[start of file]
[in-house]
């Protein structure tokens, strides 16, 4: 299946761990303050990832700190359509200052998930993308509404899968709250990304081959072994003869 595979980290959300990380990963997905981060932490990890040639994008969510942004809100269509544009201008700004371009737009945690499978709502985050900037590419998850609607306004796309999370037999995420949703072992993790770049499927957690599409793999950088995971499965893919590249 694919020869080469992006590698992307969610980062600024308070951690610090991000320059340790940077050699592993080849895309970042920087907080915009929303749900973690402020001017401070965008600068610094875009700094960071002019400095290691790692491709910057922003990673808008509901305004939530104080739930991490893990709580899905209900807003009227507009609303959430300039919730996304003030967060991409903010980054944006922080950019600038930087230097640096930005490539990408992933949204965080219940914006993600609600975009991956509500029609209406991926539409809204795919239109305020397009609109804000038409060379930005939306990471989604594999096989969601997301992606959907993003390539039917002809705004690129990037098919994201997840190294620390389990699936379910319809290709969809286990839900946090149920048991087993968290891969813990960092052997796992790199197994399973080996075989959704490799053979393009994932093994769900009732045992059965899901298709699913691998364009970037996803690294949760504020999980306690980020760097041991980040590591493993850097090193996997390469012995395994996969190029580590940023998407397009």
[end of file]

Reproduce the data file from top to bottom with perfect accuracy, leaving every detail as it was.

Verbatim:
[in-house]
């Protein structure tokens, strides 16, 4: 299946761990303050990832700190359509200052998930993308509404899968709250990304081959072994003869 595979980290959300990380990963997905981060932490990890040639994008969510942004809100269509544009201008700004371009737009945690499978709502985050900037590419998850609607306004796309999370037999995420949703072992993790770049499927957690599409793999950088995971499965893919590249 694919020869080469992006590698992307969610980062600024308070951690610090991000320059340790940077050699592993080849895309970042920087907080915009929303749900973690402020001017401070965008600068610094875009700094960071002019400095290691790692491709910057922003990673808008509901305004939530104080739930991490893990709580899905209900807003009227507009609303959430300039919730996304003030967060991409903010980054944006922080950019600038930087230097640096930005490539990408992933949204965080219940914006993600609600975009991956509500029609209406991926539409809204795919239109305020397009609109804000038409060379930005939306990471989604594999096989969601997301992606959907993003390539039917002809705004690129990037098919994201997840190294620390389990699936379910319809290709969809286990839900946090149920048991087993968290891969813990960092052997796992790199197994399973080996075989959704490799053979393009994932093994769900009732045992059965899901298709699913691998364009970037996803690294949760504020999980306690980020760097041991980040590591493993850097090193996997390469012995395994996969190029580590940023998407397009």